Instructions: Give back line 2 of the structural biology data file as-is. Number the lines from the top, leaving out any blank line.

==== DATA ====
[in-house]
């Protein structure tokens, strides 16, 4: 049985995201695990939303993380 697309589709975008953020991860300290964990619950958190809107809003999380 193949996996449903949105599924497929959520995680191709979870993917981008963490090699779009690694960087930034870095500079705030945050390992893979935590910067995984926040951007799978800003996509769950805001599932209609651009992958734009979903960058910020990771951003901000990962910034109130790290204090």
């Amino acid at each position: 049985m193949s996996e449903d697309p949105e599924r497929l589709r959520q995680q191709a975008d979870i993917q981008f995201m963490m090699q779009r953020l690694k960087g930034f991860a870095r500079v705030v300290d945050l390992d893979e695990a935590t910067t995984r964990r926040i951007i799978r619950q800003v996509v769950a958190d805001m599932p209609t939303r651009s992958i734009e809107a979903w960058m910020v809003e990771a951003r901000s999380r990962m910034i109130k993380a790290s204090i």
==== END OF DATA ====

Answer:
């Protein structure tokens, strides 16, 4: 049985995201695990939303993380 697309589709975008953020991860300290964990619950958190809107809003999380 193949996996449903949105599924497929959520995680191709979870993917981008963490090699779009690694960087930034870095500079705030945050390992893979935590910067995984926040951007799978800003996509769950805001599932209609651009992958734009979903960058910020990771951003901000990962910034109130790290204090």